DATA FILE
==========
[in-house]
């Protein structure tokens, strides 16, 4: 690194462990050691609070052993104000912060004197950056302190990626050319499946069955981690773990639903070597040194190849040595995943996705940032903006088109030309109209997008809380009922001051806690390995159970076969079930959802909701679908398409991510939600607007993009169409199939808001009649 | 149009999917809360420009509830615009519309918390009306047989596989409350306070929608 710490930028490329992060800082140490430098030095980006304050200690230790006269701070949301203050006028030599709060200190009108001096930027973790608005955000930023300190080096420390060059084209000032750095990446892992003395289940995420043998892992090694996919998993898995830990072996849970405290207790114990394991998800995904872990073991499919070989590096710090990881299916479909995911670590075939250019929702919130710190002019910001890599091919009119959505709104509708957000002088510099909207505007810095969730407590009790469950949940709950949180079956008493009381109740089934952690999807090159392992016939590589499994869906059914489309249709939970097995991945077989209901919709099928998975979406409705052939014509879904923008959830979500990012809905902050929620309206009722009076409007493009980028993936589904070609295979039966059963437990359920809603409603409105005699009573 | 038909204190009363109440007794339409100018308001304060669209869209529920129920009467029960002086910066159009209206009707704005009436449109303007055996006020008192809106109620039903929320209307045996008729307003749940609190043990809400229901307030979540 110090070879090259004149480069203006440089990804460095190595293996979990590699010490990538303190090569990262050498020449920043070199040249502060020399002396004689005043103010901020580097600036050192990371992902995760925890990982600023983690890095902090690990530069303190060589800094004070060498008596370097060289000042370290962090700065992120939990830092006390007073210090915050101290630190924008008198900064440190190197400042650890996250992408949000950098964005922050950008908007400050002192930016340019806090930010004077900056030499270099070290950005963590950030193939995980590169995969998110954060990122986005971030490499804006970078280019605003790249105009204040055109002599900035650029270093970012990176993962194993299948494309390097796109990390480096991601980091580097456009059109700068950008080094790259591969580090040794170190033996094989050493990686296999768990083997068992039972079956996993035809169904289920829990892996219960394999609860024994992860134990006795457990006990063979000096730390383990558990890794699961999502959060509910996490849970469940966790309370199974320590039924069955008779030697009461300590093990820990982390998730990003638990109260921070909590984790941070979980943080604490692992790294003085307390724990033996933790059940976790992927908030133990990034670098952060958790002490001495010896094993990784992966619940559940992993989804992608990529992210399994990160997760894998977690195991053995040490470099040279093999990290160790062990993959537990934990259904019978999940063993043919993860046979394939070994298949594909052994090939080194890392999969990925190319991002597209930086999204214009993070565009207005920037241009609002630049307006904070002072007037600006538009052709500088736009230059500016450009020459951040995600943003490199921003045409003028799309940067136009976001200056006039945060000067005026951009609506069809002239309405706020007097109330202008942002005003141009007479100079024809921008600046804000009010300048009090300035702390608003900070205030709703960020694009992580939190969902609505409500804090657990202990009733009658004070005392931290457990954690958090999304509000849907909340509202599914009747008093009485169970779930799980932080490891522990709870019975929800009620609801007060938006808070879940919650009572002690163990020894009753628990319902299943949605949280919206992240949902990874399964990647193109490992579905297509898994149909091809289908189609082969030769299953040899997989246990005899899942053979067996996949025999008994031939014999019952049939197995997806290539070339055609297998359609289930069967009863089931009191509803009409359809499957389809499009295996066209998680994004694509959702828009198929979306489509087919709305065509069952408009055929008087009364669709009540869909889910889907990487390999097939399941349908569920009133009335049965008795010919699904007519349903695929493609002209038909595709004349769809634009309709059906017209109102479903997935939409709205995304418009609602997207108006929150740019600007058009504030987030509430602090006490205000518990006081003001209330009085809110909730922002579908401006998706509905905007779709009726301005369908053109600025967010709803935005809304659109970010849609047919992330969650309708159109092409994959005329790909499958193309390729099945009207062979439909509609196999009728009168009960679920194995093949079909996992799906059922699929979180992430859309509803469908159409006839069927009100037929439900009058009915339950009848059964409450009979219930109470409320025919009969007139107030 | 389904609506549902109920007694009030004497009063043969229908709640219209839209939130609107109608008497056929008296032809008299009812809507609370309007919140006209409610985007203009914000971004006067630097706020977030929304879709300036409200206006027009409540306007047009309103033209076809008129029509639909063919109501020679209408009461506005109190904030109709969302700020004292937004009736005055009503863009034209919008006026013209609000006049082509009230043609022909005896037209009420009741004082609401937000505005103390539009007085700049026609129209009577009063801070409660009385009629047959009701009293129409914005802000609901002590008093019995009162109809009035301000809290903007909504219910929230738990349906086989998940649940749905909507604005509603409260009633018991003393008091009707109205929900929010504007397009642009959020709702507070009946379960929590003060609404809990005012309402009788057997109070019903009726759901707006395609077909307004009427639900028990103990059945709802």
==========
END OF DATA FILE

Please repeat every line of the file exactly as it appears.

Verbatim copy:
[in-house]
């Protein structure tokens, strides 16, 4: 690194462990050691609070052993104000912060004197950056302190990626050319499946069955981690773990639903070597040194190849040595995943996705940032903006088109030309109209997008809380009922001051806690390995159970076969079930959802909701679908398409991510939600607007993009169409199939808001009649 | 149009999917809360420009509830615009519309918390009306047989596989409350306070929608 710490930028490329992060800082140490430098030095980006304050200690230790006269701070949301203050006028030599709060200190009108001096930027973790608005955000930023300190080096420390060059084209000032750095990446892992003395289940995420043998892992090694996919998993898995830990072996849970405290207790114990394991998800995904872990073991499919070989590096710090990881299916479909995911670590075939250019929702919130710190002019910001890599091919009119959505709104509708957000002088510099909207505007810095969730407590009790469950949940709950949180079956008493009381109740089934952690999807090159392992016939590589499994869906059914489309249709939970097995991945077989209901919709099928998975979406409705052939014509879904923008959830979500990012809905902050929620309206009722009076409007493009980028993936589904070609295979039966059963437990359920809603409603409105005699009573 | 038909204190009363109440007794339409100018308001304060669209869209529920129920009467029960002086910066159009209206009707704005009436449109303007055996006020008192809106109620039903929320209307045996008729307003749940609190043990809400229901307030979540 110090070879090259004149480069203006440089990804460095190595293996979990590699010490990538303190090569990262050498020449920043070199040249502060020399002396004689005043103010901020580097600036050192990371992902995760925890990982600023983690890095902090690990530069303190060589800094004070060498008596370097060289000042370290962090700065992120939990830092006390007073210090915050101290630190924008008198900064440190190197400042650890996250992408949000950098964005922050950008908007400050002192930016340019806090930010004077900056030499270099070290950005963590950030193939995980590169995969998110954060990122986005971030490499804006970078280019605003790249105009204040055109002599900035650029270093970012990176993962194993299948494309390097796109990390480096991601980091580097456009059109700068950008080094790259591969580090040794170190033996094989050493990686296999768990083997068992039972079956996993035809169904289920829990892996219960394999609860024994992860134990006795457990006990063979000096730390383990558990890794699961999502959060509910996490849970469940966790309370199974320590039924069955008779030697009461300590093990820990982390998730990003638990109260921070909590984790941070979980943080604490692992790294003085307390724990033996933790059940976790992927908030133990990034670098952060958790002490001495010896094993990784992966619940559940992993989804992608990529992210399994990160997760894998977690195991053995040490470099040279093999990290160790062990993959537990934990259904019978999940063993043919993860046979394939070994298949594909052994090939080194890392999969990925190319991002597209930086999204214009993070565009207005920037241009609002630049307006904070002072007037600006538009052709500088736009230059500016450009020459951040995600943003490199921003045409003028799309940067136009976001200056006039945060000067005026951009609506069809002239309405706020007097109330202008942002005003141009007479100079024809921008600046804000009010300048009090300035702390608003900070205030709703960020694009992580939190969902609505409500804090657990202990009733009658004070005392931290457990954690958090999304509000849907909340509202599914009747008093009485169970779930799980932080490891522990709870019975929800009620609801007060938006808070879940919650009572002690163990020894009753628990319902299943949605949280919206992240949902990874399964990647193109490992579905297509898994149909091809289908189609082969030769299953040899997989246990005899899942053979067996996949025999008994031939014999019952049939197995997806290539070339055609297998359609289930069967009863089931009191509803009409359809499957389809499009295996066209998680994004694509959702828009198929979306489509087919709305065509069952408009055929008087009364669709009540869909889910889907990487390999097939399941349908569920009133009335049965008795010919699904007519349903695929493609002209038909595709004349769809634009309709059906017209109102479903997935939409709205995304418009609602997207108006929150740019600007058009504030987030509430602090006490205000518990006081003001209330009085809110909730922002579908401006998706509905905007779709009726301005369908053109600025967010709803935005809304659109970010849609047919992330969650309708159109092409994959005329790909499958193309390729099945009207062979439909509609196999009728009168009960679920194995093949079909996992799906059922699929979180992430859309509803469908159409006839069927009100037929439900009058009915339950009848059964409450009979219930109470409320025919009969007139107030 | 389904609506549902109920007694009030004497009063043969229908709640219209839209939130609107109608008497056929008296032809008299009812809507609370309007919140006209409610985007203009914000971004006067630097706020977030929304879709300036409200206006027009409540306007047009309103033209076809008129029509639909063919109501020679209408009461506005109190904030109709969302700020004292937004009736005055009503863009034209919008006026013209609000006049082509009230043609022909005896037209009420009741004082609401937000505005103390539009007085700049026609129209009577009063801070409660009385009629047959009701009293129409914005802000609901002590008093019995009162109809009035301000809290903007909504219910929230738990349906086989998940649940749905909507604005509603409260009633018991003393008091009707109205929900929010504007397009642009959020709702507070009946379960929590003060609404809990005012309402009788057997109070019903009726759901707006395609077909307004009427639900028990103990059945709802």